Cold stabilisation is used to remove excess tartaric potassium bitartrate acid. The process of cold stabilisation chills the wine down to about —4 to 0°C (25-32°F). The KHT acid crystallizes and is drawn off by racking. This can take several days or may be sped up through the addition of fine ground cream of tartar seed crystals. The contact process allows stabilisation to be accomplished in a continuous manner in 4 h with heat recovery between input and output streams. Karousou et al.’s  study calculated that 0.029 kWh of cooling is necessary per litre of red and white wine for cold tartaric stabilisation using glycol cooling at — 10°C.
In a study by Dugger , the merits of insulation for tanks during cold stabilisation are presented. In the study, two white wines were traditionally glycol cooled in a tank with and without insulation and the energy intensities compared. The uninsulated tank required 0.317 kWh/l whilst the insulated tank required only 0.006 kWh/l. In the same study a comparison was made between traditional glycol cooled tanks against flash refrigeration techniques. Flash refrigeration or freezing is a process whereby the substance is subjected to cryogenic temperatures using liquid nitrogen or a mixture of dry ice and ethanol. In their study, the red wine getting cooled in the traditional tank, with no insulation, required 0.2 kWh/l, whilst the flash refrigerated red wine in the other tank only required 0.012 kWh/l.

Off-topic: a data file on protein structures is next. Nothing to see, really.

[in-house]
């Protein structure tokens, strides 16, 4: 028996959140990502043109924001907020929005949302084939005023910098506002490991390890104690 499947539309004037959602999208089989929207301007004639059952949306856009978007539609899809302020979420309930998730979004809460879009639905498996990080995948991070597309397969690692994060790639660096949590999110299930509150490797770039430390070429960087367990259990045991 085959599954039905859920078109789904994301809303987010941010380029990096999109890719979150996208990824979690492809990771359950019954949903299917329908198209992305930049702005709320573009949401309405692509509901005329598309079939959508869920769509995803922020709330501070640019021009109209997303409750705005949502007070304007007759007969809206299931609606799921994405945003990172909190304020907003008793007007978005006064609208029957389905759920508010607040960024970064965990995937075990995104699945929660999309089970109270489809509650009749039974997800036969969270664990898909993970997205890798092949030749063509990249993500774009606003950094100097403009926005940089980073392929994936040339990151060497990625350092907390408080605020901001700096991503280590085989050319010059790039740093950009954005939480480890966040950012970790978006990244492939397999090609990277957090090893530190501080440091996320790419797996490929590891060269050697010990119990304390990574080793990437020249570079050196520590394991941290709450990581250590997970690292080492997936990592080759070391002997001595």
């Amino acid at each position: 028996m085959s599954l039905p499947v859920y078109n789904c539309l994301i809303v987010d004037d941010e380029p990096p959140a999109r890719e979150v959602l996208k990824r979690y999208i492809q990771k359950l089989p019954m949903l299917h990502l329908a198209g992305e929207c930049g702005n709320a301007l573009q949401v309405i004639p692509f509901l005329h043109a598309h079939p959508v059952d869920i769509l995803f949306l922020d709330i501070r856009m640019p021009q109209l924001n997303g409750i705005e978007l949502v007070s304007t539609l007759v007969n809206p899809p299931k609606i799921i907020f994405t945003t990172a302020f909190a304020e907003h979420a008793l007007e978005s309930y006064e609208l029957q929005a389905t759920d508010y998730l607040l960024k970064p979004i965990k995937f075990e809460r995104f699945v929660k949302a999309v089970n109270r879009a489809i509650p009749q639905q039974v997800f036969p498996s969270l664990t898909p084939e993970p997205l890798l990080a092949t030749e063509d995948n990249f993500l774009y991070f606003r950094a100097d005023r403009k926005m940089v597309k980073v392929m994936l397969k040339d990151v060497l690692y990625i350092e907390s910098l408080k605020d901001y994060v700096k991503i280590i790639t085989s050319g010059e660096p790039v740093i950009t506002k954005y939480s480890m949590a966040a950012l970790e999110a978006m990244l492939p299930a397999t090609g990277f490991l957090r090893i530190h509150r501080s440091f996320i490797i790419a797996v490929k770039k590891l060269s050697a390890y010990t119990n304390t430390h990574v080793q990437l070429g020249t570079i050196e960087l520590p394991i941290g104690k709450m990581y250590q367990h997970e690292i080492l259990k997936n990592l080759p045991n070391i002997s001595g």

Cold stabilisation through the crystal flow process is very energy intensive. Another method to remove excess bitartrate acid that has been investigated is electro-dialysis. Electro-dialysis is a membrane process driven by an electric current, moving the tartrate ions from the wine through a membrane to an aqueous solution. This technology was developed in Europe and is applied in wineries around the world. In trials, energy intensities of less than 8 kWh/US gallon have been recorded for both reds and whites . On the downside there are issues relating to space, time and winemaking style, in addition to increased water consumption leading to increased wastewater treatment and associated energy costs. Moisture in the air surrounding the tanks results in surface condensation on the tanks and due to the very low flow temperatures, ice forms (Fig. 4.170). This change of state absorbs significant energy, changes the heat transfer characteristics, leading to an increase in the refrigeration load. The legalisation of bitartartate crystallisation inhibitors such as metatartaric acid or more notably CMC, offers an alternative to this energy intensive step.